Friday, August 9, 2019

Dora and the Lost City of Gold

I wasn't expecting too much from a live-action adaptation of Dora the Explorer, but I will admit that I was pleasantly surprised by what I found in Dora and the Lost City of Gold. Far from perfect, the film does have charm and enough brains to both celebrate and poke fun at the educational animated series which spawned it by having Dora (Isabela Moner) raised by her parents (Michael Peña and Eva Longoria) in the jungle helping to explain her quirks (such as talking to her backpack or making up songs about the most mundane things). Although ultimately not as successful, it's tone and humor reminded me of 2007's Nancy Drew.

In Moner the film's producers chose wisely. She's just sweet, honest, and precocious enough to make us buy this version of Dora who is forced to leave the jungle and stay with family while her parents go off on their latest adventure in search of a lost city. The film offers not one but two fish-out-of-water plots as happy-go-lucky Dora struggles in the city to fit in before she, her cousin Diego (Jeff Wahlberg), and two new friends (Madeleine Madden and Nicholas Coombe) are kidnapped back to the jungle by treasure hunters seeking the lost city.

While smart enough to have some fun at Dora's expense, the script by Matthew Robinson and Nicholas Stoller isn't without its issues. There are more than a few head-scratching plot problems (such as why no one comments about a talking fox but for some reason it's odd that Dora talks to a monkey?). Smart enough to take some shots at treasure-hunting cliches, the story is still forced into using as many as possible, especially during the film's final act. In a story that relies mostly on younger actors, it's the adults which most negatively effect the story. The over-acting by Peña and Longoria becomes so tedious it borders on unwatchable, and Eugenio Derbez as a guide to help Dora in the jungle isn't that much better. The only adults who actually come off well here are the mercenaries who do as little talking as possible.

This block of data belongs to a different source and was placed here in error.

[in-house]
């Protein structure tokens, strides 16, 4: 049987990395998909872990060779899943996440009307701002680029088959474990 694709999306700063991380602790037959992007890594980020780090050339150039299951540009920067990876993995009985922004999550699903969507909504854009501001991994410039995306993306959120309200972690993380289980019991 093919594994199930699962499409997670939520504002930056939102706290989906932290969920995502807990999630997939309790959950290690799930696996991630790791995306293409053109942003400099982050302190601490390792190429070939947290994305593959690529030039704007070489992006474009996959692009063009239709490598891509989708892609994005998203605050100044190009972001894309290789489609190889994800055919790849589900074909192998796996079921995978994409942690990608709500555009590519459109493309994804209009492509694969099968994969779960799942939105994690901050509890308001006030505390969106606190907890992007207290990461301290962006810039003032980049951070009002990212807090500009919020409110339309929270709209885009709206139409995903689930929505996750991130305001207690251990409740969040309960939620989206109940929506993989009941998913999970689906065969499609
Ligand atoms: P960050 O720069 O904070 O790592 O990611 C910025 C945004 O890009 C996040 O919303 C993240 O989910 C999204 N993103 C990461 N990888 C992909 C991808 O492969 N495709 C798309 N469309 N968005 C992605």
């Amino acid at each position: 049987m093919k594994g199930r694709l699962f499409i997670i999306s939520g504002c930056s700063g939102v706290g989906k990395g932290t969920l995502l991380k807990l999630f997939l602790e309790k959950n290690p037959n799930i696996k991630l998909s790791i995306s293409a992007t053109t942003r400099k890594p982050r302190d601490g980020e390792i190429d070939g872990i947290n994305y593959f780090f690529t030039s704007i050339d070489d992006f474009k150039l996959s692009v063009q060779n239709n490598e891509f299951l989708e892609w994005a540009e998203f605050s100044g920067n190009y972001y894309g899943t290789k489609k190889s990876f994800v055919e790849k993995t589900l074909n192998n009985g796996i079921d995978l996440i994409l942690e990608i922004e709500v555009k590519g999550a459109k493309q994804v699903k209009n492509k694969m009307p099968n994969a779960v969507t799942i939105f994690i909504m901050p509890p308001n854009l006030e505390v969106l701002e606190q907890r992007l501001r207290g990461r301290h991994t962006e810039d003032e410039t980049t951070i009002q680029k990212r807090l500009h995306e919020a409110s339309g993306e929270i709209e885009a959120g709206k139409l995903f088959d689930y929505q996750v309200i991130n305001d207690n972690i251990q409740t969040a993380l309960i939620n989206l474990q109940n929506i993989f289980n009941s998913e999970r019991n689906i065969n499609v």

Certainly geared to a younger and more family-friendly audience, Dora and the Lost City of Gold is likely to entertain its target demographic (even if not all of its blemishes can be concealed by its perky leading lady and her wacky adventures). For those looking for nothing more than a fun distraction, that still finds ways to incorporate aspects of the show (such as Dora learning and teaching new things to the audience), a trip through the jungle may be worth the price of admission.

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